B.C. saw lowest average weed price hike in Canada after legalization: StatCan

Connoisseurs of B.C. bud have seen a slim increase in average pot prices since the government legalized cannabis last fall, according to Statistics Canada.

New numbers released Wednesday from a running national survey of both legal and illegal cannabis buyers found that countrywide, consumers reported an average price hike of about 17 per cent since pot became legal.

But B.C. users reported paying an average of just 3.7 per cent more for their cannabis.


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Canadians paying about $10 a gram for legal pot (or $6.37 for illegal pot) — StatCan

Cannabis expert and CEO at Materia Ventures Deepak Anand chalked that low margin up to legal sellers being forced to compete with a well-established grey market.

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“The illicit market has been entrenched for quite a while now in B.C. Most companies, producers, the government know that in order to compete with them, pricing needs to be in line with that,” he said.

“They want to make sure that they’re able to get a sizable piece of the pie and not be irrelevant so from a retailer’s perspective, they want to capture as much of the market share as they can so they want to make sure they’re competitively priced.”


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Anand said on the government side, B.C. Cannabis Stores has hired extensively from the existing industry and studied it closely to ensure its business could compete.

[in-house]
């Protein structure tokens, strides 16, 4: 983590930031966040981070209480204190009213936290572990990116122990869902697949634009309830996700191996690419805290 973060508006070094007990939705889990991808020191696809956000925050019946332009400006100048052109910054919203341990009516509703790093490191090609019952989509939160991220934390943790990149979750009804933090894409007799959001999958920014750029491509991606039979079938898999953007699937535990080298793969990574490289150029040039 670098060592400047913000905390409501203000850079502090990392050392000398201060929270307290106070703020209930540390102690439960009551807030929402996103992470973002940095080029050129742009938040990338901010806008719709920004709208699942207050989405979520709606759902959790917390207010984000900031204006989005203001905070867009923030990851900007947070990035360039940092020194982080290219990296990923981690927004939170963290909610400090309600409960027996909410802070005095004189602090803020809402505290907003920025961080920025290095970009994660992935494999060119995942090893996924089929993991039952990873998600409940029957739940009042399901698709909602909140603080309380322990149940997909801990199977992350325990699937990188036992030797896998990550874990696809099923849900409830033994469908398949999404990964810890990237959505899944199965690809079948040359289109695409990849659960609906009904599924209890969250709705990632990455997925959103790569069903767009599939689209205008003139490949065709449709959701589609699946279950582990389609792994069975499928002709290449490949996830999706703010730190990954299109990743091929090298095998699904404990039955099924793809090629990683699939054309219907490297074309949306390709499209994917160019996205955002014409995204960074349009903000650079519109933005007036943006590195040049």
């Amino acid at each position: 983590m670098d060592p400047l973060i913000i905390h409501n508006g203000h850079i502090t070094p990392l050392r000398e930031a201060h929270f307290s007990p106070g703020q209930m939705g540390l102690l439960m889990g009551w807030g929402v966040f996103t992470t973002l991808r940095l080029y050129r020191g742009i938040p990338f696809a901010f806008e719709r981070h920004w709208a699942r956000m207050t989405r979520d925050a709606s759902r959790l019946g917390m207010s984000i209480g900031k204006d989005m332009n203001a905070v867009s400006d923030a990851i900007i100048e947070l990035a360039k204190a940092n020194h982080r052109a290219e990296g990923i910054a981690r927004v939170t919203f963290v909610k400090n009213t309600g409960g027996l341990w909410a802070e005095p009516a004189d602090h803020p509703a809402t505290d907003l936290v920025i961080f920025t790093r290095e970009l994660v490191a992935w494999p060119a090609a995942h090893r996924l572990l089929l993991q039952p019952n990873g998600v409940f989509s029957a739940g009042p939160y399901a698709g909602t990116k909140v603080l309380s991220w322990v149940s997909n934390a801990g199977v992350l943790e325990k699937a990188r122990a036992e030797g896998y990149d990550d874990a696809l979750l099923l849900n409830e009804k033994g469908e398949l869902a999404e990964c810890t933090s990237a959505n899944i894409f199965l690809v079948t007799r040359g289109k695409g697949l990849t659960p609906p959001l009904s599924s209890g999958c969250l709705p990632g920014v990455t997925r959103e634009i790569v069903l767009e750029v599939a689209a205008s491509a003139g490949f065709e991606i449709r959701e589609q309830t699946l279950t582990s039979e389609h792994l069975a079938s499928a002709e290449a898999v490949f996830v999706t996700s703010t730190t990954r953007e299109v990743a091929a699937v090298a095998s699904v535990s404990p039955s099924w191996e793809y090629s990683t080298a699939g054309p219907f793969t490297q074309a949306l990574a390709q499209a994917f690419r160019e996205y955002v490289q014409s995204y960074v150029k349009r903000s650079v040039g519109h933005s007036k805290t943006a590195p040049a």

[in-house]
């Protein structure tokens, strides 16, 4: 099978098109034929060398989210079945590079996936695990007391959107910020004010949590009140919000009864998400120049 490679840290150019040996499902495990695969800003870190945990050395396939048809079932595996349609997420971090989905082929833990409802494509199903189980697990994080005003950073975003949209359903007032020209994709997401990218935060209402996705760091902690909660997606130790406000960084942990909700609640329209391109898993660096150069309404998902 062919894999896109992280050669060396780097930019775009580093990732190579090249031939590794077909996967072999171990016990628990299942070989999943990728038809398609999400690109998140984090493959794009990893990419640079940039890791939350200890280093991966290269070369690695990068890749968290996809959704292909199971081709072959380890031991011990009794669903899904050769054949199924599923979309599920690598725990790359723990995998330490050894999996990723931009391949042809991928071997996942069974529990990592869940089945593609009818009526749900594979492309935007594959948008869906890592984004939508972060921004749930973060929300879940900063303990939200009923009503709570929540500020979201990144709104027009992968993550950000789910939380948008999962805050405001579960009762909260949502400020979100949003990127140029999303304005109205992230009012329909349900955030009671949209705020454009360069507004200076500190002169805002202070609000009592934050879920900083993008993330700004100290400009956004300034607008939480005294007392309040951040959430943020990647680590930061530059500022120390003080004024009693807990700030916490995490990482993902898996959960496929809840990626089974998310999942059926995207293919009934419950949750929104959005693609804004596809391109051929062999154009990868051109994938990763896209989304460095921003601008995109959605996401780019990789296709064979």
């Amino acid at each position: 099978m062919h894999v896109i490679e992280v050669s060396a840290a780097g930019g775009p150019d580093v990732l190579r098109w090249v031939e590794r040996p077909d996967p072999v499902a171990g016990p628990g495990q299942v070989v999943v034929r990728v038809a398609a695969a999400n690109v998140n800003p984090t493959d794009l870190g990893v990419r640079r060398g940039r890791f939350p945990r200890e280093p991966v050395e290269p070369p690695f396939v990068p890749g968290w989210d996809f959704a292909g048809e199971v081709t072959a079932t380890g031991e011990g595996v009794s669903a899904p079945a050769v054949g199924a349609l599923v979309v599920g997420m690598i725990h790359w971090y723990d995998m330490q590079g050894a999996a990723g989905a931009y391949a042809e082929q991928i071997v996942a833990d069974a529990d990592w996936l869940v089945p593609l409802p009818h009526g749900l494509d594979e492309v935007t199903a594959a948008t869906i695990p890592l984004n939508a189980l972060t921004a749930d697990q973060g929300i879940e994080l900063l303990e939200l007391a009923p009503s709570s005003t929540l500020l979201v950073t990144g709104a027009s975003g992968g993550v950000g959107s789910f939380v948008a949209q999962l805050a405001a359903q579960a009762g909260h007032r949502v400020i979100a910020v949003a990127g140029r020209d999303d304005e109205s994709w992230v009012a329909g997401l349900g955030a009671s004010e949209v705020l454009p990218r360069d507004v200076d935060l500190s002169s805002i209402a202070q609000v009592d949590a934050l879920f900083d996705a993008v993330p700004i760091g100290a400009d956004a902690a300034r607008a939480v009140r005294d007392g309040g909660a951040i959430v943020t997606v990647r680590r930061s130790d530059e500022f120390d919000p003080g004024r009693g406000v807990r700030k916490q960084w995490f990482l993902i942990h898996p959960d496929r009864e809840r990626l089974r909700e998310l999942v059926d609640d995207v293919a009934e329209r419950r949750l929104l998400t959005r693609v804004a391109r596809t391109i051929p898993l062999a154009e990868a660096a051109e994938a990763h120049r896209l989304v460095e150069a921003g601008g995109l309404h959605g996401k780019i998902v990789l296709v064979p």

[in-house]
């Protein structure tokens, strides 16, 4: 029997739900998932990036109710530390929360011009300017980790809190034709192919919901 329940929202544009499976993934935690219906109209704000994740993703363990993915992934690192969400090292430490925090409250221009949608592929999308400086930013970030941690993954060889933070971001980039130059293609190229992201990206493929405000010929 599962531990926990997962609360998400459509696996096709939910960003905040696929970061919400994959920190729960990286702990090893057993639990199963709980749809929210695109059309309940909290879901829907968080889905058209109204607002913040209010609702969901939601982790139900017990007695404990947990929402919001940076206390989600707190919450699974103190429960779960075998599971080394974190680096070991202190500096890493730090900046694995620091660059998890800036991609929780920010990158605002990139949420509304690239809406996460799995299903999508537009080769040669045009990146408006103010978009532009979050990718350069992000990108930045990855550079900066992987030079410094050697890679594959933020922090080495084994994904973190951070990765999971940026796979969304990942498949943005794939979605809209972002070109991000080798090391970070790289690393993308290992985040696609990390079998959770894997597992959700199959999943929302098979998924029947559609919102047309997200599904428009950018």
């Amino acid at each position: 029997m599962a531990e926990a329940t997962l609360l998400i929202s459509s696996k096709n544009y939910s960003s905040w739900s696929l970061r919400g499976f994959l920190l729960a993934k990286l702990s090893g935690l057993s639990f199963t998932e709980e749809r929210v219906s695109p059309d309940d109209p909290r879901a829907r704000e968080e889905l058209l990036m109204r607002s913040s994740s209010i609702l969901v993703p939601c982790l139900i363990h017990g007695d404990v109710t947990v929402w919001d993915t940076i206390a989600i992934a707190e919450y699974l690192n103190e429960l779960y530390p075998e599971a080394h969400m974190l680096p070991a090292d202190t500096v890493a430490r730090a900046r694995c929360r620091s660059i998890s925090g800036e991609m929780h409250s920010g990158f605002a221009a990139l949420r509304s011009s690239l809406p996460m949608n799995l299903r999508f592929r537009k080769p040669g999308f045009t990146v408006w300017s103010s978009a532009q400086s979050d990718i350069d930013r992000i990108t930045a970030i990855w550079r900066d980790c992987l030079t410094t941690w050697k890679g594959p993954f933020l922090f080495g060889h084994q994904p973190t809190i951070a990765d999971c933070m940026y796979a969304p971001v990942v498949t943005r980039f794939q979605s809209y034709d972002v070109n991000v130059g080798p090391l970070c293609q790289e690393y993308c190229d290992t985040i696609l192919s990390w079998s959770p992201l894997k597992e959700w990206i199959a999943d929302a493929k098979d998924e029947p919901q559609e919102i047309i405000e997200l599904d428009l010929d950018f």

According to the StatCan data, British Columbians buying legal and grey-market cannabis reported paying an average of $6.89 per gram before legalization versus an average of $7.15 after legalization.

The data does not break down average B.C. prices by legal versus illegal product, but nationally, it found legal buyers were paying about $9.99 per gram, while illegal buyers were paying about $6.37.

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But in B.C., prices closer to the illicit figure are easy to find on the B.C. Cannabis Stores website, with a sizable selection of product priced at $6.99 to $7.99 per gram. High-end weed goes for as much as $86.79 per gram.

Dan Sutton, CEO of licensed cannabis producer Tantalus Labs, acknowledged that the B.C. government was prepared to drive a hard bargain.

READ MORE: Federal government claims on pot supplies are just smoke and mirrors

“It’s probably true that B.C. Liquor Distribution Branch has sought out price competition as a core priority,” he said. “They definitely were assertive in their positions around price competition when they were negotiating with us,” said Sutton.

But he said the reality is that as illicit sellers are slowly squeezed out of the market, consumers will likely need to get used to higher prices.

“That premium is entirely reasonable in the context of federally regulated quality assurance, lack of pesticides, a proven lack of mildew and other contaminants,” he said.

“We have a whole host of regulatory costs that exist for a reason and which we’re happy to pay, but some of those inevitably get passed on to the consumer. My product will never be produced as cheaply as someone who’s growing it in their basement.”


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According to StatCan, New Brunswick residents reported the highest change in price post-legalization, a jump of 30.5 per cent from an average of $6.34 per gram to $8.27 per gram.

The Northwest Territories reported the highest post-legalization price per gram at an average of $14.45.

© 2019 Global News, a division of Corus Entertainment Inc.

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